The payment of fines and costs, restitution to a victim, or other financial obligations imposed by the Court are conditions which you are required to fulfill and pay in order to successfully complete your probation. Therefore, if you fail to pay your Court ordered monetary obligations your probation can be violated. Your success on probation will ensure that your efforts to improve your own personal life circumstances will be rewarded and thus you will not face further jail time for your offense. Obviously, your failure on probation will subject you to additional penalties and consequences.
Finally, under certain circumstances you may have been placed on a special deferred probation under one of the provisions of law such as a Minor in Possession of Alcohol deferral; a section 7411 deferral; a special Domestic Violence deferral; or a Holmes Youthful Trainee Act deferred probation. These types of special deferred probationary statutes in Michigan give the Court an opportunity to grant you this special status and to supervise you on probation allowing you to successfully complete probation and avoid having a criminal conviction on your record for the offense. These deferred probations provide you a special opportunity to correct the behavior which led to the conviction and give you the chance to avoid suffering the consequences of a criminal conviction on your record. It is, therefore, very important that you fully comply with all of your probationary terms in order to receive the benefit of a successful discharge from probation and the avoidance of a criminal conviction.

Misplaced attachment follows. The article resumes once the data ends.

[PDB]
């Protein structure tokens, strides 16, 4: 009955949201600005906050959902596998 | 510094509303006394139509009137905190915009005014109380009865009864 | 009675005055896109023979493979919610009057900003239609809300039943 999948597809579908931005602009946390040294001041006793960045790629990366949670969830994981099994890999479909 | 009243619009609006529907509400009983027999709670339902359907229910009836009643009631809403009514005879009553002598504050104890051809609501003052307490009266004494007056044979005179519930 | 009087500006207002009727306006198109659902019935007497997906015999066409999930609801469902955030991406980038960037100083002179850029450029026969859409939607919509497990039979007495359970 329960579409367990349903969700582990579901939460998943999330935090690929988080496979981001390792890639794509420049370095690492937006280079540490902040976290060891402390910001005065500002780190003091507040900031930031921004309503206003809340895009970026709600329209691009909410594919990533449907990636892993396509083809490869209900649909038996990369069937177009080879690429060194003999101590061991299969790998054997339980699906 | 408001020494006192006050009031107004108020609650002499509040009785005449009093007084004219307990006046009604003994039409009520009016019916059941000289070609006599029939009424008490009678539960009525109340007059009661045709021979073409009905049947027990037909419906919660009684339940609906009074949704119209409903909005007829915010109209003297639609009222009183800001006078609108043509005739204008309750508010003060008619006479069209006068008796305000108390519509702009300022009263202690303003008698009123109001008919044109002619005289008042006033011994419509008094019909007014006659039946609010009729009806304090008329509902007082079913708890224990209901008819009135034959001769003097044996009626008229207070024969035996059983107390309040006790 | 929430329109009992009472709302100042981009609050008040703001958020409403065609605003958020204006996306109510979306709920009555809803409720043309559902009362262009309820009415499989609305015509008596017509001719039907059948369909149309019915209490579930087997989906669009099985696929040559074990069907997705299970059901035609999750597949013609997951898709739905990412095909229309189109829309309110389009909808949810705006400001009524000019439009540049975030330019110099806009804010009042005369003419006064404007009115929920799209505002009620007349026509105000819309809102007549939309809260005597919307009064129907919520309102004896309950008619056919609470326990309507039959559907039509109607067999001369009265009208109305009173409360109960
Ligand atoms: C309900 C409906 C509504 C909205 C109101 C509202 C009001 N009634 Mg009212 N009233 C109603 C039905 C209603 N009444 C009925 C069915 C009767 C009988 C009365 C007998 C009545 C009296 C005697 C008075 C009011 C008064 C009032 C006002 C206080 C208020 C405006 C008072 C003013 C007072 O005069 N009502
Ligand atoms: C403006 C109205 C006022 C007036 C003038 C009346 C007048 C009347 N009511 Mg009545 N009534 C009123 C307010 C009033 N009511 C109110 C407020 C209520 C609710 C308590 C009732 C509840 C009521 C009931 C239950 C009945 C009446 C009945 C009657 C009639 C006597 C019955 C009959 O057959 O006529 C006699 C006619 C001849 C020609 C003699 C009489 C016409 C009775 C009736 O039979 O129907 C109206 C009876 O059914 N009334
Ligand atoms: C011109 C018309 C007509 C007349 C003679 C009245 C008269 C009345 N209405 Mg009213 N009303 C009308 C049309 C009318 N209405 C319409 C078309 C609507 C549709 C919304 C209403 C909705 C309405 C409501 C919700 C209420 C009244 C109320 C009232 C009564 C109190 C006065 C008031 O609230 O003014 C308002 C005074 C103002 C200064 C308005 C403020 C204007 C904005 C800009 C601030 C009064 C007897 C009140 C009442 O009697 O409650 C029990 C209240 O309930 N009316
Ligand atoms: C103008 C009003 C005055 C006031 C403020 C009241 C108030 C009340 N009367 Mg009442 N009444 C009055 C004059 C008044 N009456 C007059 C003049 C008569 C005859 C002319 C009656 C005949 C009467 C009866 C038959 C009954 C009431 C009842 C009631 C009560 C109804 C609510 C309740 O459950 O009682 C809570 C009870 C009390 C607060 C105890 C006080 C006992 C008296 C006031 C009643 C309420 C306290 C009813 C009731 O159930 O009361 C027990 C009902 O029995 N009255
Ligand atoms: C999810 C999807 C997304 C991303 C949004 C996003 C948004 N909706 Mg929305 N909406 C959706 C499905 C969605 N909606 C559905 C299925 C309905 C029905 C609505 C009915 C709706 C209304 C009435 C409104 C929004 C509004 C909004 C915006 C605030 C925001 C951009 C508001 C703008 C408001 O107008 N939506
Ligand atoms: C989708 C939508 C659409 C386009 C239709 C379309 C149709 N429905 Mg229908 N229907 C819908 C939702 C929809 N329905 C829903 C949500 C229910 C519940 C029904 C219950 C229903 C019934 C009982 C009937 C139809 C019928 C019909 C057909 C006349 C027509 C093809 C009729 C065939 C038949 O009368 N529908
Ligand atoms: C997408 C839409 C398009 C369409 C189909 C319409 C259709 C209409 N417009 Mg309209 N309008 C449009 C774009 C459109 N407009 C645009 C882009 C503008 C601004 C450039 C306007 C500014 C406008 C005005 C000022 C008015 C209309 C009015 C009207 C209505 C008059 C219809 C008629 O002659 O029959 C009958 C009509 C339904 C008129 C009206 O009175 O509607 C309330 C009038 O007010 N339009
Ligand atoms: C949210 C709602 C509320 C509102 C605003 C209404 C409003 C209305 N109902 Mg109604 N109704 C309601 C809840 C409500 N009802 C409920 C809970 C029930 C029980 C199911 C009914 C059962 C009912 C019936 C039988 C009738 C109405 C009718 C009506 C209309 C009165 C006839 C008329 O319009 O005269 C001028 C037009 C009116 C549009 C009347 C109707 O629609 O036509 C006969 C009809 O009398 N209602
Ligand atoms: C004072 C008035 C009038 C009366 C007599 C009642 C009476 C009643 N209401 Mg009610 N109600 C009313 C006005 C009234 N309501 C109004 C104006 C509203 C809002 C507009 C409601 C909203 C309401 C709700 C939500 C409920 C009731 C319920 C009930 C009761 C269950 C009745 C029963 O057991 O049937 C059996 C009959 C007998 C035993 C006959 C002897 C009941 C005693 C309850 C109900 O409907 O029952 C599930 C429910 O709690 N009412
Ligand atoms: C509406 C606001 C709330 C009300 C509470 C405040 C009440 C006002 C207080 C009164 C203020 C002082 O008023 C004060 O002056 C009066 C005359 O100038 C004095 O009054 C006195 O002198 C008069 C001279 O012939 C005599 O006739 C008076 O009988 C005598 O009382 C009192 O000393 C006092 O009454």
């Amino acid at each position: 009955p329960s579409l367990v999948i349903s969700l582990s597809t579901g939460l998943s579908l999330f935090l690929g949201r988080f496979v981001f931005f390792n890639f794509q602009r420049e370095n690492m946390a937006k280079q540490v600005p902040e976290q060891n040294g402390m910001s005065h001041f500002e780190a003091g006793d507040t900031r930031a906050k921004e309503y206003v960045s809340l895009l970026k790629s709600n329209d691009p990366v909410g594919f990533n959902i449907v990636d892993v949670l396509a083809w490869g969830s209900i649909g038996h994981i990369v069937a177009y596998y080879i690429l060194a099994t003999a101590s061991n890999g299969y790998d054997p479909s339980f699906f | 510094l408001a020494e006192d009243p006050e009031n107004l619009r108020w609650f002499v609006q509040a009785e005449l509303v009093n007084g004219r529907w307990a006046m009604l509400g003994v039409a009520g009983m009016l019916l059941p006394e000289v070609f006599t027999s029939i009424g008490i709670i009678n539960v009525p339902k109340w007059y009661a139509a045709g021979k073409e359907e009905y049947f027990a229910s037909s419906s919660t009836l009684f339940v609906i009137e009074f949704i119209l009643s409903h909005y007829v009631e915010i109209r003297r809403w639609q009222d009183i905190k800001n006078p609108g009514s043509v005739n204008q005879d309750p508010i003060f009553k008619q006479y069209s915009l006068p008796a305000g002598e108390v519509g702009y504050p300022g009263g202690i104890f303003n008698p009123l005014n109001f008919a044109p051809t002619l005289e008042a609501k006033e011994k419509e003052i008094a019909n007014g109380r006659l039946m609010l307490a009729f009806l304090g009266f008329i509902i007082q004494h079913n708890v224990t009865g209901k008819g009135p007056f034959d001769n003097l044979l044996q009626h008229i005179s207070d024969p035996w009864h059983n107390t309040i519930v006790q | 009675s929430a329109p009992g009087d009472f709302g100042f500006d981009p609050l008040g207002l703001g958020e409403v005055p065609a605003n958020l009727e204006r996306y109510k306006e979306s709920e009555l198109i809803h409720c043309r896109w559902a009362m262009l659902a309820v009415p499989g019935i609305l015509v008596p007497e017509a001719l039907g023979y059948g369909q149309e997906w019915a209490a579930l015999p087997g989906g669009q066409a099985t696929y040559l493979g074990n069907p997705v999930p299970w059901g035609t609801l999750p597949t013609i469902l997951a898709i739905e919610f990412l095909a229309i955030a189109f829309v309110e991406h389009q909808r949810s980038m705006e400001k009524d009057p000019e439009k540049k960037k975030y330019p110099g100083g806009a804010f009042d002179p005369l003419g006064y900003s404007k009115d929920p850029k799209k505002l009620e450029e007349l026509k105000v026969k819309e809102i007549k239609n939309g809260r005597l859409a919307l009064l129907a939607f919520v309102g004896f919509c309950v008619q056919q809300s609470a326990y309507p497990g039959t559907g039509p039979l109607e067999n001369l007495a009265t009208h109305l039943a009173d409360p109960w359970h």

The consequence of violation of these special types of probation is the loss of your special deferred status which then results in the criminal conviction being placed on your permanent record. There are additional consequences associated with loss of your deferred probation and the resulting conviction on your permanent criminal record which at this point you may not even be aware of. These consequences can include but are not necessarily limited to denial of certain types of employment and/or licensing opportunities at the Local, State, or Federal level; denial of admission or entry into the military or government service; denial of admission or entry into a foreign country; loss of driving privileges or suspension of your driver’s license or effects on your ability to be issued a driver’s license; loss of commercial driver’s license privileges under Federal law; denial or inability to own or possess weapons or handguns and/or denial of issuance of a concealed weapon permit; loss of legal hunting privileges and/or loss of ability to apply for and be issued a hunting license.
As you can see, consequences resulting from a loss of special deferred probation may be more pervasive and involved than you realized. Therefore, the Court urges each and every Defendant placed on probation to invest their full and complete efforts towards successful completion of probation in order to receive the full benefits intended and avoid additional consequences associated with violation of probation. The Court wishes you the best.
Stewart D. McDonald, P30191
65B District Court Judge